Chidi, by comparison, literally devoted his life to trying to ethics. In particular, he concentrates his efforts on making the ‘most’ ethical choice, though he doesn’t appear to have a specific ethical framework that he subscribes to. As a result, he spends most of his time going over the various philosophers’ perspectives and how they can apply to his situation. It looks absolutely exhausting, but it comes from a good place – he wants to do the right thing.
However, as far as the Good Place is concerned, Chidi’s motivations are meaningless. What matters is the net result; how much the world benefits or does not benefit from his behaviour. In Chidi’s case, his indecisiveness makes the people around him miserable. It doesn’t actually affect the world, but the people in his immediate circle are affected and that is what matters.
So why is it that motivation matters in Tahani’s case, but not in Chidi’s? Why is it that the Good Place is seemingly applying different measures of success to different humans?
The obvious answer is: because they want people to fail. Or, rather, the Bad Place wants people to fail. With the Judge out of the loop, it is easy to manipulate the system. And motivations do affect the action being taken.
I’m still not happy with this explanation, though. Because Good Place accountants never picked up on it. They might have realised that people were finding it harder to get into the Good Place, but they do not seem overly worried about it because from their perspective the numbers still make sense.
Why is that? Why do these arbitrary decisions make sense?
What I think
See, this may not be as arbitrary as it looks. In the context of The Good Place, it is the results of actions that seem to be the important factor. Motivation is a secondary factor and must be intrinsic – you must do good things for good reasons to get into the good place. I think that there’s a sweet spot between good actions and good motivations that will get you into the Good Place.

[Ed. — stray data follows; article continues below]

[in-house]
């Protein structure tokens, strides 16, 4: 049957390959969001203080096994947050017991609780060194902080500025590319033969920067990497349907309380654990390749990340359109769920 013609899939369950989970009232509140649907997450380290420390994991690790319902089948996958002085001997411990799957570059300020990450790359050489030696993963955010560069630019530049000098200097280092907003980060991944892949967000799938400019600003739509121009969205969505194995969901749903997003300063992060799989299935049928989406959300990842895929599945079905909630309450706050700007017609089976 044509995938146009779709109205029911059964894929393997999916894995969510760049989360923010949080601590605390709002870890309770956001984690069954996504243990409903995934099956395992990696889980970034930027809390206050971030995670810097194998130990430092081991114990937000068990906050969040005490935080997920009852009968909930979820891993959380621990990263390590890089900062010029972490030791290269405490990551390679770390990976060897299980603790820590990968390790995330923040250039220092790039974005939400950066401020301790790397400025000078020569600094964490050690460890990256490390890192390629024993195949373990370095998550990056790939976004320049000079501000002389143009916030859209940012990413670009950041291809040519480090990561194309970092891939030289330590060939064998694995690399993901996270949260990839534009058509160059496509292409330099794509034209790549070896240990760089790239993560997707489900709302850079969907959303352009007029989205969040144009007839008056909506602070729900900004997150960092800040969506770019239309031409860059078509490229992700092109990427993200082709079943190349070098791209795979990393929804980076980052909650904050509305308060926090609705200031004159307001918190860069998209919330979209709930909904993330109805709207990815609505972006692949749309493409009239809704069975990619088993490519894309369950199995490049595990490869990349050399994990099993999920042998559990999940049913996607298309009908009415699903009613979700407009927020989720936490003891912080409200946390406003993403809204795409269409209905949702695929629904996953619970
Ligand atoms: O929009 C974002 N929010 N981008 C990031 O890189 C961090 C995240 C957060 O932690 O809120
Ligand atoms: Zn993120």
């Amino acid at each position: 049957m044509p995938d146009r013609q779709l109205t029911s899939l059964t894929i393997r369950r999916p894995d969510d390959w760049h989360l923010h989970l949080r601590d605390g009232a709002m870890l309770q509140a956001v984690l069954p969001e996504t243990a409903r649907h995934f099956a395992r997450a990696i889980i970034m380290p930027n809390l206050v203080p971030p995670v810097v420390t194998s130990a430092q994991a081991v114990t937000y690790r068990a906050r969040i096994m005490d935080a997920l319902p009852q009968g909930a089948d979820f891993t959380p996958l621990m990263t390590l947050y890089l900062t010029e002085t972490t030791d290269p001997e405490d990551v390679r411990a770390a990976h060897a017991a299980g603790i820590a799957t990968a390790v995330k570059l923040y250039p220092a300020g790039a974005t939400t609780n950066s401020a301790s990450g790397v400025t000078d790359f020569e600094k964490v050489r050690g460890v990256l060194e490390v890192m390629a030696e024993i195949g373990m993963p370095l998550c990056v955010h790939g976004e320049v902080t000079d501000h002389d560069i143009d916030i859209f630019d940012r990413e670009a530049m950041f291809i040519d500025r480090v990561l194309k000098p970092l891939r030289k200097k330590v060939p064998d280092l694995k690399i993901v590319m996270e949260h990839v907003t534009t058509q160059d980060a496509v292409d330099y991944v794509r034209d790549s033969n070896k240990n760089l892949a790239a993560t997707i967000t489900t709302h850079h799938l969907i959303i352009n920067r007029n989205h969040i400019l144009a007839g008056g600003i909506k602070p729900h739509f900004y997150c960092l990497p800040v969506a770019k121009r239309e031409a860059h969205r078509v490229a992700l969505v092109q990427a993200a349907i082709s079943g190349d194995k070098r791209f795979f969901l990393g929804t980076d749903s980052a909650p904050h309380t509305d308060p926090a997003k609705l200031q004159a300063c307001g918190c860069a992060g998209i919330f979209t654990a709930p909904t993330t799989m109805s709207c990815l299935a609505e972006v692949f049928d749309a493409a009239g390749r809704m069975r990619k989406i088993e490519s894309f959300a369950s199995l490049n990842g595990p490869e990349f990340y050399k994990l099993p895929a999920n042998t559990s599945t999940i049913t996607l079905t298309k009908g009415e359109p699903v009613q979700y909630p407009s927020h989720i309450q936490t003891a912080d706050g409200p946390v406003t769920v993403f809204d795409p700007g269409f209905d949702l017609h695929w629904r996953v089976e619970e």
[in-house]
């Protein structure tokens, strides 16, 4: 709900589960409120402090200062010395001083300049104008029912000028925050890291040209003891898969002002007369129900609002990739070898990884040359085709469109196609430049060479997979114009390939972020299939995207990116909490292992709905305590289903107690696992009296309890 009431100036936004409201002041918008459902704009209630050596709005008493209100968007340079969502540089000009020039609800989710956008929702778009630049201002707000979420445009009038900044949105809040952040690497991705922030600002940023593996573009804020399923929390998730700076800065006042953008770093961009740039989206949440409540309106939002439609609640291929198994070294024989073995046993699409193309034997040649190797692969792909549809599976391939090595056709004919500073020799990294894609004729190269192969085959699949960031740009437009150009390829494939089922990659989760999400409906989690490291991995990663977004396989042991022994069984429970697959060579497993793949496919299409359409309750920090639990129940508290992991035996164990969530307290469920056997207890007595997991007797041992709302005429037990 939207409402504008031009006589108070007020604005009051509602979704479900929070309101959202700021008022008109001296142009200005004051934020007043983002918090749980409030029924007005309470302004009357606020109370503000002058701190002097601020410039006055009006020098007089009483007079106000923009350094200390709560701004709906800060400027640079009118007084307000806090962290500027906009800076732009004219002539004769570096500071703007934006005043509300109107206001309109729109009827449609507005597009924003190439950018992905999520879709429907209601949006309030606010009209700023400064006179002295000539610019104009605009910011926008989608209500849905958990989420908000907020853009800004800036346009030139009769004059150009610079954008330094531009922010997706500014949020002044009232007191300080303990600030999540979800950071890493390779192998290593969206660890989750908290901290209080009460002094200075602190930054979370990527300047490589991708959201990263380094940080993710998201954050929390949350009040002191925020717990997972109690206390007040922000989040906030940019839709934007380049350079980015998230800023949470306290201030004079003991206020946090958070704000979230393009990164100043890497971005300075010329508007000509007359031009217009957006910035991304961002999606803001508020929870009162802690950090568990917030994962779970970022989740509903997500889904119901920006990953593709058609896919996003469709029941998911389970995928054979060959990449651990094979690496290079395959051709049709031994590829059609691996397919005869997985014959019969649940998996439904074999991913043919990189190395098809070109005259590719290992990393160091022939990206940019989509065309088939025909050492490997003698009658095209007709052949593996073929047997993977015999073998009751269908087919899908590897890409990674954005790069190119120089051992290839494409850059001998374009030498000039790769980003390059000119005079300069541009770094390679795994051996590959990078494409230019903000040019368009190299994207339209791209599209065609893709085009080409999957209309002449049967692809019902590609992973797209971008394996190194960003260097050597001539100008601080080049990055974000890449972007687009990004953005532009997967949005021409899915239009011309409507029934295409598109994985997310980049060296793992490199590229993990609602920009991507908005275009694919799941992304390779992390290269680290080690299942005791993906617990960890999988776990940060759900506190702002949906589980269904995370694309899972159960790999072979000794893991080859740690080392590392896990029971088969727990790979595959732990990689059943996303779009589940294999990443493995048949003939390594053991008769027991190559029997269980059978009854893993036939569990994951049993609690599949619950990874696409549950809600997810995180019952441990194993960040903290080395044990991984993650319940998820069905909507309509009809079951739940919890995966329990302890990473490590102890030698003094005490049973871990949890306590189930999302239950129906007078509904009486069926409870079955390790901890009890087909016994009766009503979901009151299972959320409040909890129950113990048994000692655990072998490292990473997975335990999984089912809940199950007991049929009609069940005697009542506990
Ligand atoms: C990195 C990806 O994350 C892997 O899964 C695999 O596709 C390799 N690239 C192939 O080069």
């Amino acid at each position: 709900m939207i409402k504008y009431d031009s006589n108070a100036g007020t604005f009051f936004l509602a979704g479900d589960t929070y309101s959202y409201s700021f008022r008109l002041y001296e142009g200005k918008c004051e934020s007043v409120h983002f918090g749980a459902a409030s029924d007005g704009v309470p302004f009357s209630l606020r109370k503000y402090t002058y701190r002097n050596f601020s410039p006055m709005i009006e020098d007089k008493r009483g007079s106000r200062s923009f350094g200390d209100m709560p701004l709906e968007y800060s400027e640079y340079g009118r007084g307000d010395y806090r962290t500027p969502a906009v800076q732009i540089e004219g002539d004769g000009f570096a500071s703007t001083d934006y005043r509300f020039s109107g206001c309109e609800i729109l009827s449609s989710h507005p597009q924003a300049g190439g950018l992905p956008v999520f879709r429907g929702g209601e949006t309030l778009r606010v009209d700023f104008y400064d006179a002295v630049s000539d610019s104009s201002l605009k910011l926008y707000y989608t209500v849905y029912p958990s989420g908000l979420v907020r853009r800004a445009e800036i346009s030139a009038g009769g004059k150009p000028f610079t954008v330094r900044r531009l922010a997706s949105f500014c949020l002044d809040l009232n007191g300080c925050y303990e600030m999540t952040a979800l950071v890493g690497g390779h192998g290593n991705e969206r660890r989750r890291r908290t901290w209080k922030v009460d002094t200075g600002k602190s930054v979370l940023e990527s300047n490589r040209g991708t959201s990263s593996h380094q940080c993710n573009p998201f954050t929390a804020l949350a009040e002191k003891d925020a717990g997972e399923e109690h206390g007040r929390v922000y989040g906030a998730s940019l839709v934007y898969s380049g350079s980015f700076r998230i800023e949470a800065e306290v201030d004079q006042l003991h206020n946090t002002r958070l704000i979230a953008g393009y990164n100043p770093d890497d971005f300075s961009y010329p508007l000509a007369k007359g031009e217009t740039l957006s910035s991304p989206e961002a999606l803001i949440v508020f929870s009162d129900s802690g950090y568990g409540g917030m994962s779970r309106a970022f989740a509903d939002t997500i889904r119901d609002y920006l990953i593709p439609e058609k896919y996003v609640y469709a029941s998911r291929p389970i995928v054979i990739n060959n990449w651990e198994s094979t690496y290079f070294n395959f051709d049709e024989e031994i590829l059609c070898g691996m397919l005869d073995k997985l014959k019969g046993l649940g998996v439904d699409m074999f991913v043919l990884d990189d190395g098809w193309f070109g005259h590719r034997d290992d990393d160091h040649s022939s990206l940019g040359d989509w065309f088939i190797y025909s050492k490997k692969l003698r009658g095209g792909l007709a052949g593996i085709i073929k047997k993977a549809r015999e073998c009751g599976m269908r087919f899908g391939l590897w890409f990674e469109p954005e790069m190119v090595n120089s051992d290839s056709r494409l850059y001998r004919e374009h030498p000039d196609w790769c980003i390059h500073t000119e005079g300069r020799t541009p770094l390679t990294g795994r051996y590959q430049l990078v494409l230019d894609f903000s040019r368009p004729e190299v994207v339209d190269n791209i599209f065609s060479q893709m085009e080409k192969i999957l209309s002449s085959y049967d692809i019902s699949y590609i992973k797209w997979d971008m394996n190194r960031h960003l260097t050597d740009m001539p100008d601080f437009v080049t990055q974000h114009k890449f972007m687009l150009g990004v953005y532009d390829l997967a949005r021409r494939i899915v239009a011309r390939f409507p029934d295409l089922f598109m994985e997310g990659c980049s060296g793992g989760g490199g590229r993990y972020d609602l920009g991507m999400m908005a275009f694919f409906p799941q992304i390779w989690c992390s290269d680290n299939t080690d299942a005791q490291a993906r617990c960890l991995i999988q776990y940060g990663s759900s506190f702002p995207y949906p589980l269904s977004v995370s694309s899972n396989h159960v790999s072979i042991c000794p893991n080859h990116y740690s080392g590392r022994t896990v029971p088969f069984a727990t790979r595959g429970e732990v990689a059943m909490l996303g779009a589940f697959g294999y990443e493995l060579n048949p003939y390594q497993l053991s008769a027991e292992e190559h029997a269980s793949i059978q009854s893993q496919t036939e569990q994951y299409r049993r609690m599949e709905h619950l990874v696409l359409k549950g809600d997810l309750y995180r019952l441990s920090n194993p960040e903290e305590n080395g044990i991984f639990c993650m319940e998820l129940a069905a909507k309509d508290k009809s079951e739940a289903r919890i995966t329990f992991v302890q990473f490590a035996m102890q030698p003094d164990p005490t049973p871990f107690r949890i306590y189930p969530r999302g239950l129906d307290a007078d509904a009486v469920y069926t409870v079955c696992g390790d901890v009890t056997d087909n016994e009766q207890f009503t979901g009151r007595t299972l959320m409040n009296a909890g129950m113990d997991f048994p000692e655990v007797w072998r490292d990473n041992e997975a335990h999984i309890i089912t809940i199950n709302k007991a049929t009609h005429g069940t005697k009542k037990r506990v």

Here’s a graph!
Basically, you have to perform a high number of good actions for good reasons. Anything less is not going to work. If you have a high number of good actions and bad reasons, bad actions and good reasons, even if you have good actions and good reasons (but not enough of either), then you will not get into the Good Place.
This becomes much clearer when you consider that the Good Place also takes into account unintended consequences; ie, the consequences of actions after the fact.
So even if you have every reason to believe that you are doing the right thing, and the action itself does not have explicit negative results, you are still screwed after you take into account things like how the world currently works.
As Michael realised in the third season, ethical consumption is impossible under capitalism; there is always someone who is getting screwed in the capitalist process. If it is not a someone, it is a something (an animal, the planet, etc). The vast majority of actions have a net negative effect, and that in turn skews the results. No one gets into the Good Place because they are not fitting into the small area on the graph that will get them there.
I think this makes sense as a way to explain how The Good Place engages with morality and action, and how it justifies certain narrative decisions.
What do you think?